Jay’La in her own words
My name is Jay’La Evans, a recent graduate from Davidson College, from New Haven, CT. I graduated as a Sociology and Africana Studies double major, with a 3.6 GPA. As a first generation student, I found my experience at Davidson to be unique, but not exceptional. I have learned and blossomed in ways unimaginable, that I will carry on into my post-grad career, where I will be stepping into counseling and mentorship roles for youth in my community.”
This painting is entitled Pathways of Migration. It encapsulates the themes, symbols and experiences of those who have migrated— both voluntarily and involuntarily. It was inspired from a class taught by Dr.Peña & Dr. Frazier-Rath, called Race, Gender & Migration. In this course, we explored the lives, stories and encounters of Black adoptees transnationally, as well as other migrant perspectives. This course served as a critical learning course, in which we facilitated discussion with our peers, and guests who so graciously lended their personal experiences for our learning.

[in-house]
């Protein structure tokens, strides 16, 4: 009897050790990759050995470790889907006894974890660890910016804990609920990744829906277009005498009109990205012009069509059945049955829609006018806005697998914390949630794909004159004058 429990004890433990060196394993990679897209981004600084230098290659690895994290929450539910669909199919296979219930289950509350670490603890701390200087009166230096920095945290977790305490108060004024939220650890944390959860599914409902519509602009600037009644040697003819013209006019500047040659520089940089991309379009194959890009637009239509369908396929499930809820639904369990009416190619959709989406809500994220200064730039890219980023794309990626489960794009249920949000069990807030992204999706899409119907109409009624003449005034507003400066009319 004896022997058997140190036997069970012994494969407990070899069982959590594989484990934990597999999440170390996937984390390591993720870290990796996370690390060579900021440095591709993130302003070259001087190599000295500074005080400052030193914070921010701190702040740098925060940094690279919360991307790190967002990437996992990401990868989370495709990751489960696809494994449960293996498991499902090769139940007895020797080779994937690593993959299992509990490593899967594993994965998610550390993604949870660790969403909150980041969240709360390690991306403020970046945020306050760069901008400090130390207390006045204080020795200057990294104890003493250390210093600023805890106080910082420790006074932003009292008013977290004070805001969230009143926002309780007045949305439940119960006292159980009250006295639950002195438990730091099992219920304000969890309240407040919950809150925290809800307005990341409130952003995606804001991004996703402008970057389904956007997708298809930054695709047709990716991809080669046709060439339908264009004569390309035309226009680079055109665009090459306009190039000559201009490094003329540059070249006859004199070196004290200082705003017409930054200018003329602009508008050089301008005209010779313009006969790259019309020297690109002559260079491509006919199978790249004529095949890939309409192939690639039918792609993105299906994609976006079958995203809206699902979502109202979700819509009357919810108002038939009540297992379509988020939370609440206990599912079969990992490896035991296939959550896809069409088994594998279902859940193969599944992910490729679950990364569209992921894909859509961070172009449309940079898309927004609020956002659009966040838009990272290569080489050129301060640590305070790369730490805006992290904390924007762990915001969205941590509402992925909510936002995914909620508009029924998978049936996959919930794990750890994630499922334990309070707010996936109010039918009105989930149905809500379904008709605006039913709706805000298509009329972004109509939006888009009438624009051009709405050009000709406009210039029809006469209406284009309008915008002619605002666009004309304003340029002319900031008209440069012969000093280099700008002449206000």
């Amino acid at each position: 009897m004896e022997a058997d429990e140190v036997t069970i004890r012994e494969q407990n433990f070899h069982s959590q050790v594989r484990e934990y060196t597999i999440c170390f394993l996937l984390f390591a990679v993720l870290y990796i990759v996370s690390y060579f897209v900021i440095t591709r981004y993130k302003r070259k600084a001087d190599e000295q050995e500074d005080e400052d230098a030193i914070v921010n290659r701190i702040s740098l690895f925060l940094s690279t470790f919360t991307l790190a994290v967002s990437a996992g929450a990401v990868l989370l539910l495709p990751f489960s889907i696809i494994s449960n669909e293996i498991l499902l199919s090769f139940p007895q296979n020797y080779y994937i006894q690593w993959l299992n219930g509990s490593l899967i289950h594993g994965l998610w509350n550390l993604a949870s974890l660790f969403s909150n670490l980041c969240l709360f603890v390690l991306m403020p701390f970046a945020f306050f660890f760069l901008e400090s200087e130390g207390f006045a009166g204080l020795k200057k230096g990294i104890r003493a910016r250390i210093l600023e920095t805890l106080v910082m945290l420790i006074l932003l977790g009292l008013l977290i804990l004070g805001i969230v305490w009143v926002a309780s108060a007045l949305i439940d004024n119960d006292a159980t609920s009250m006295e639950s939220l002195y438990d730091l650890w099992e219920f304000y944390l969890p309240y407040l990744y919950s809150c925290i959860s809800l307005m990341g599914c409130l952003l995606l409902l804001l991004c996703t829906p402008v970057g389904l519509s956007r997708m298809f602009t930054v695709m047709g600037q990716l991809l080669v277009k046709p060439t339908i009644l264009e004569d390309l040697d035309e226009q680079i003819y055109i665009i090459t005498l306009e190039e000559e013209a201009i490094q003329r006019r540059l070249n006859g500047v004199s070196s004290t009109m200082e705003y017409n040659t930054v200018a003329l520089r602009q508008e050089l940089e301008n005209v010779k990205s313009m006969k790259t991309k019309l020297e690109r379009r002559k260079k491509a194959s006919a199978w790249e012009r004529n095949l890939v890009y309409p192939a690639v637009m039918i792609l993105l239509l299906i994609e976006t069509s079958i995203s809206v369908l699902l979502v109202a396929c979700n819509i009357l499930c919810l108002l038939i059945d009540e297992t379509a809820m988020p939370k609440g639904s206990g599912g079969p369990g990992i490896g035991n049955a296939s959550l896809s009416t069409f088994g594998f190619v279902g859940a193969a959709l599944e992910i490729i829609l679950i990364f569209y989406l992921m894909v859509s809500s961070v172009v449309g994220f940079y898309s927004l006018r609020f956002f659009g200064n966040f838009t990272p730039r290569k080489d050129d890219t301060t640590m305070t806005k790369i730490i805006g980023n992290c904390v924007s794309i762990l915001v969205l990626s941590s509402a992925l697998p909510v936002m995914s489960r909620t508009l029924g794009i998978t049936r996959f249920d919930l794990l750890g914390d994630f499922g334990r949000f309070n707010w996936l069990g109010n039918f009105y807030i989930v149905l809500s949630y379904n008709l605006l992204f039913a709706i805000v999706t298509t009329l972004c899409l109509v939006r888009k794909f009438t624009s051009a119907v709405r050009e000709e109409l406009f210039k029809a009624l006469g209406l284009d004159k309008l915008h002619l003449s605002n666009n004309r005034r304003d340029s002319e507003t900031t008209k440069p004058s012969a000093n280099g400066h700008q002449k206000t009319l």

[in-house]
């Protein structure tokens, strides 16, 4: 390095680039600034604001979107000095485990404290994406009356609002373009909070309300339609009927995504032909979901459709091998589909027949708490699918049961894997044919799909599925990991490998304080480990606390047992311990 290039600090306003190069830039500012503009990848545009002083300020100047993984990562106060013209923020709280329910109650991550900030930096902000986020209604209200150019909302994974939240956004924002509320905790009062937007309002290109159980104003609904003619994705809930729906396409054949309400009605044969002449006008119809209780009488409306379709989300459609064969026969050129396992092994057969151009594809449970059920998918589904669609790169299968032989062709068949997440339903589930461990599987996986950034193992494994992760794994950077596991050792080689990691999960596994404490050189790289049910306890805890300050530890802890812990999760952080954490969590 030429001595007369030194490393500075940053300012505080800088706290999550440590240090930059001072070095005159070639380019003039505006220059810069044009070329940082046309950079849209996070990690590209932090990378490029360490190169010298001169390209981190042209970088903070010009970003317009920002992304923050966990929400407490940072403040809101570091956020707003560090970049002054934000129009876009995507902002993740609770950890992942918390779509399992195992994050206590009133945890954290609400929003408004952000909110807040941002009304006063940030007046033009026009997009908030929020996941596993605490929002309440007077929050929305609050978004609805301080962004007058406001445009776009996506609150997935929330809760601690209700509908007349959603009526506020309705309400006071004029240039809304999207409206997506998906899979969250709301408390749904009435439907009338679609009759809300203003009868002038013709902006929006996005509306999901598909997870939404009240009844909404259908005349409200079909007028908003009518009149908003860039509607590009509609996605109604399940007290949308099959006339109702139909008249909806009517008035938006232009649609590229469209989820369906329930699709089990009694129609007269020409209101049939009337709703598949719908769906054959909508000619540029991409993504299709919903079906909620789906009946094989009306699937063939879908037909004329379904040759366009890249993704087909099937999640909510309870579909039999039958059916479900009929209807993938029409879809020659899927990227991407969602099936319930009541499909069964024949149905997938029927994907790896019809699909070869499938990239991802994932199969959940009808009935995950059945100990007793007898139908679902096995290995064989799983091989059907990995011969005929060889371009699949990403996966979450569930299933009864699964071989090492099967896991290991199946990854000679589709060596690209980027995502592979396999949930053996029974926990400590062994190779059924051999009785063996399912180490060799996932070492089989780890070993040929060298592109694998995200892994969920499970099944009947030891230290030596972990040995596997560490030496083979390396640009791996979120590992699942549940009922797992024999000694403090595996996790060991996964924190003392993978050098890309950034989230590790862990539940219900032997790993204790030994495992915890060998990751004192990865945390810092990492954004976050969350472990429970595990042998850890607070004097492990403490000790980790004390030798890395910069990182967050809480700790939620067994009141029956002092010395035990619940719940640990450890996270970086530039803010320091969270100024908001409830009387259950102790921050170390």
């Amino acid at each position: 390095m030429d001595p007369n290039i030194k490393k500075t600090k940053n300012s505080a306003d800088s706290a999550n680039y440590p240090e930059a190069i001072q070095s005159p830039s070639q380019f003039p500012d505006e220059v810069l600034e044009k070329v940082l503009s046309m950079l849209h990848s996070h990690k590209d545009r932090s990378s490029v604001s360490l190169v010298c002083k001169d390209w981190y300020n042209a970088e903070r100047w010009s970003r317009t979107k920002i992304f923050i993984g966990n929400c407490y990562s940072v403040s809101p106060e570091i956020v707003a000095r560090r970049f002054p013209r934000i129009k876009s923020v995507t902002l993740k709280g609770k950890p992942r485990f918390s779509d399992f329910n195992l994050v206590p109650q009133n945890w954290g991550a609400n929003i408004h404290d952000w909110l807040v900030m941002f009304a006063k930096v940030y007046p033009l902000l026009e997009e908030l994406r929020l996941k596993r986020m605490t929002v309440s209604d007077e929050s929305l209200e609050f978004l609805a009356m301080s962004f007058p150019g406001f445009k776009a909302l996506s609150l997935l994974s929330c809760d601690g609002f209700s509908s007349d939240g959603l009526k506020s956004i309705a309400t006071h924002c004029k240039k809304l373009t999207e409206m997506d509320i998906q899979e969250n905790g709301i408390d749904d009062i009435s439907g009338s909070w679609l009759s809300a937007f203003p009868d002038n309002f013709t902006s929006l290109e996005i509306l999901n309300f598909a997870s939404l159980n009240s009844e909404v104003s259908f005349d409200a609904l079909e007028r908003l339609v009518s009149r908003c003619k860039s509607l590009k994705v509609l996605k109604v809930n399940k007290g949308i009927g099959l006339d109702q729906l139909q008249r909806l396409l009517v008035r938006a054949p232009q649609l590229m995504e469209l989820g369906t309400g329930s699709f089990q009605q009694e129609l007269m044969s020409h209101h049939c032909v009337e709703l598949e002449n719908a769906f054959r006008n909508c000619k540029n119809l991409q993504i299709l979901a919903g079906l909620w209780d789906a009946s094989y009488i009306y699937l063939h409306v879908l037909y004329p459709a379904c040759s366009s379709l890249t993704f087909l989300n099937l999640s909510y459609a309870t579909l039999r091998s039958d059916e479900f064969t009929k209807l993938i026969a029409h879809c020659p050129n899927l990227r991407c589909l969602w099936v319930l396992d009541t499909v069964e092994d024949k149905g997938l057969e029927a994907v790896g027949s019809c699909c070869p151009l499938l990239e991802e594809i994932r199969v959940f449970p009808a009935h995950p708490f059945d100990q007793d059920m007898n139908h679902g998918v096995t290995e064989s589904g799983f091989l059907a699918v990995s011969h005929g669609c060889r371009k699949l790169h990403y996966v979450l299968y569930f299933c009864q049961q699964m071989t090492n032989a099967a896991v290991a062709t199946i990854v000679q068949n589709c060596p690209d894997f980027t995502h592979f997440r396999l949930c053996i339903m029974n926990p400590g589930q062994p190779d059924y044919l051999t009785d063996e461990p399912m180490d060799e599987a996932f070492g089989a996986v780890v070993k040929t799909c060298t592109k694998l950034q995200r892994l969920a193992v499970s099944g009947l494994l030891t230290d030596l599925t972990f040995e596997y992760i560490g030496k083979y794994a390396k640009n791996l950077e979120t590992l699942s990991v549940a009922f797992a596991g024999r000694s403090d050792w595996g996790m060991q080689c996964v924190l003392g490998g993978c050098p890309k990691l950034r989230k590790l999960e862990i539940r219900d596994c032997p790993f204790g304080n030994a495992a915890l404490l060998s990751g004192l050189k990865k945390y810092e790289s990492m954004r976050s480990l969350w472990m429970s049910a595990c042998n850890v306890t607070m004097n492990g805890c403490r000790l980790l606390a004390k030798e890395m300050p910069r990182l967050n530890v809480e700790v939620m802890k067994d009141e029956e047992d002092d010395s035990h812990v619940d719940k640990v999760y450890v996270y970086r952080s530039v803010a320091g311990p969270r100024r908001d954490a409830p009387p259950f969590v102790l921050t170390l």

Creating this piece was extremely overwhelming, but rewarding. I was honored to be a part of the learning and unlearning that took place, as it relates to migratory experiences. Though difficult, I found it necessary to highlight and encapsulate the negative and positive experiences that many adoptees expressed. Walking away from this class—but not the BGHRA, I feel confident in my ability to be critical of the stories that the world tells us, as they are often different from the personal stories seldom told.
The class structure of Race, Gender & Migration, was also very essential to the learning that took place. It was a hybrid class cotaught by Dr.Peña & Dr. Frazier-Rath, which added an abundance of diversity in methodology and perspectives. Though the only Black student in the class, I was constantly reassured by my professors that my presence was valuable and necessary. We reviewed a number of sources including movies, academic texts, personal experiences, and more. This allowed the class to get a variety of nuanced perspectives, and engage with content differently. On days when we hosted a guest, the class facilitated discussion that we prepared for earlier in the week. This solidified the learning for me in a way that wouldn’t have been possible without these experiences. I am so grateful to have taken two classes by these amazing professors. With this class being one of my final classes at Davidson College, I feel assured that I have the skills to be critical, an advocate and ally for others, and lastly more assured in my identity.